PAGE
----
OTTAWA — Asylum seekers working on the front-lines of the COVID-19 crisis are getting an early chance at permanent residency in Canada.

Immigration Minister Marco Mendicino announced the program today in response to public demand that the so-called “Guardian Angels” — many in Quebec — be recognized for their work in the health-care sector during the pandemic.

Ordinarily, asylum seekers must wait for their claims to be accepted before they can become permanent residents, but the new program waives that requirement.

To apply for residency now, they must have claimed asylum in Canada prior to March 13 and have spent no less than 120 hours working as a orderly, nurse or other designated occupations between the date of their claim and today.

They must also demonstrate they have six months of experience in the profession before they can receive permanent residency and have until the end of this month to meet that requirement.

The approach recognizes the extraordinary contribution of asylum claimants, particularly in long-term care centres, Mendicino said in a statement.

“As these individuals face an uncertain future in Canada, the current circumstances merit exceptional measures in recognition of their service during the pandemic,” he said.

The new program was the result of negotiations between the federal government and Quebec.

That province has housed many of the nearly 60,000 people who have requested asylum in Canada after crossing on foot into the country from the U.S., the majority using an entry point in Quebec called Roxham Road.

About half the claims have already been heard, and the rest are still working their way through the system.

The irregular border crossers, as they are known, did so to get around a loophole in an agreement between Canada and the U.S. that forbids most people from entering the country by land and asking for safe haven.

The Safe Third Country Agreement, however, was struck down by the Federal Court in July, when a judge ruled elements of it violate constitutional rights.

The judgment was suspended for six months to give the government time to find a solution.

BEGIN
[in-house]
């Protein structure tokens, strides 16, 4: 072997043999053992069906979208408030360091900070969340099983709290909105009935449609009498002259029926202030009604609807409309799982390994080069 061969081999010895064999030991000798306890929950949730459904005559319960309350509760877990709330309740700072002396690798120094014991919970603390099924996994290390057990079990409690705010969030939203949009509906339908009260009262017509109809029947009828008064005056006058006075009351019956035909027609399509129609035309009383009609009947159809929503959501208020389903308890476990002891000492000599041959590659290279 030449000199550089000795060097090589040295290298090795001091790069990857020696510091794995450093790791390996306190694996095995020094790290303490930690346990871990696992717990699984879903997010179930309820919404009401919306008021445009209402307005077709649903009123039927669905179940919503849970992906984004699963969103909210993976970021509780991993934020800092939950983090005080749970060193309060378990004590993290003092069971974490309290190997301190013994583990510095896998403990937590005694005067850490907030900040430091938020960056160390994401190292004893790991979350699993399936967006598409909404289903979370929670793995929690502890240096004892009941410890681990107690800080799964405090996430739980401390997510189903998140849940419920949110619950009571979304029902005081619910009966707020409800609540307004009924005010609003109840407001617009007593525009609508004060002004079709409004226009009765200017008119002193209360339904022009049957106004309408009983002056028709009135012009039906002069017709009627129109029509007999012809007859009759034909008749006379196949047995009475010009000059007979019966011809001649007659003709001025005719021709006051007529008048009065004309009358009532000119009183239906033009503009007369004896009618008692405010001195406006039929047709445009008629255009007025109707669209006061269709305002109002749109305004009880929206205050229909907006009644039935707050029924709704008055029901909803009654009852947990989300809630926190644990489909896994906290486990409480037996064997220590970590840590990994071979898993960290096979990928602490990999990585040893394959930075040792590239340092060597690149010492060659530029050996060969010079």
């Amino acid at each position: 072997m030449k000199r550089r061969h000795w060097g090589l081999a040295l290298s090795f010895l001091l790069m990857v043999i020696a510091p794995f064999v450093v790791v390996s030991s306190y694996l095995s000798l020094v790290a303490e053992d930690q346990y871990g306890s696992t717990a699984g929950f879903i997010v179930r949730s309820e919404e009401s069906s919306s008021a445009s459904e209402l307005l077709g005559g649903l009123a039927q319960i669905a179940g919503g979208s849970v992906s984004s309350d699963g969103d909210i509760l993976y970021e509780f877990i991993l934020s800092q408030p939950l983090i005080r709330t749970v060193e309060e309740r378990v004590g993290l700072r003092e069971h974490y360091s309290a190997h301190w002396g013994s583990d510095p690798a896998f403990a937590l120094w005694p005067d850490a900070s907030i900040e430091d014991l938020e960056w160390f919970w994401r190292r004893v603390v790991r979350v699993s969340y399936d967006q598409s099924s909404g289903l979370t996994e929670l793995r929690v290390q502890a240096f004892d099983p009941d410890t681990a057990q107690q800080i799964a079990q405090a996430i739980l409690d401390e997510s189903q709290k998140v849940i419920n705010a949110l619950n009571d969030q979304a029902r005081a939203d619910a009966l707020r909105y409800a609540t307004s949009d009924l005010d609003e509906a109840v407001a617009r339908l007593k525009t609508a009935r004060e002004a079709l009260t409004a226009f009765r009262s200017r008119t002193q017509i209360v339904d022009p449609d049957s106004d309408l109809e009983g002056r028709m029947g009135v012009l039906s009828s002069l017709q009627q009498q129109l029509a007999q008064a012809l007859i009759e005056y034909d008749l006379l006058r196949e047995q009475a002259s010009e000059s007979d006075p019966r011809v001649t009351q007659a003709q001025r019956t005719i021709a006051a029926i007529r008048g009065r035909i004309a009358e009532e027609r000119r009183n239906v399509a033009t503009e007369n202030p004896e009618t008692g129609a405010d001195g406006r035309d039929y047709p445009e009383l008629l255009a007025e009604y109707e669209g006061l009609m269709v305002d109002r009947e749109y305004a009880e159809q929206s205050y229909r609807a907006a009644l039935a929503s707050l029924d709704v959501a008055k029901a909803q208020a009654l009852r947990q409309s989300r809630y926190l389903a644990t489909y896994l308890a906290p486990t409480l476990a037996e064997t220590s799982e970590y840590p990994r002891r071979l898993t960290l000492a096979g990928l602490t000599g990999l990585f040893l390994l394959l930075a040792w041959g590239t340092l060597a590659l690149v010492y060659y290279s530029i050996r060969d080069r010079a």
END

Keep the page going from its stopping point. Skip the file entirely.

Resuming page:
This report by The Canadian Press was first published Aug. 14, 2020.

The Canadian Press

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Canada

Atlantic Canadians against lifting travel restrictions next month, survey finds

A new survey indicates Atlantic Canadians are largely opposed to lifting quarantine requirements for Canadians who live outside the region.

More than 3,300 Atlantic Canadians participated in the Halifax-based Narrative Research survey that asked questions about existing travel restrictions imposed to stop the spread of COVID-19. 

More than three-quarters of respondents were opposed to lifting 14-day quarantine requirements for visitors from the rest of Canada within the next month.

Seventy-nine per cent of respondents said they had not left their home provinces since Atlantic Canada created the so-called travel “bubble” in July, which waived the 14-day self-isolation rules for residents of the region who cross provincial borders.

Prince Edward Islanders were most likely to have travelled within the Atlantic region, at 38 per cent, while Newfoundlanders and Labradorians were the least likely, at seven per cent.

People who had travelled within the Atlantic bubble were more likely under the age of 55 and higher income earners.

This report by The Canadian Press was first published Aug. 14, 2020.

 

The Canadian Press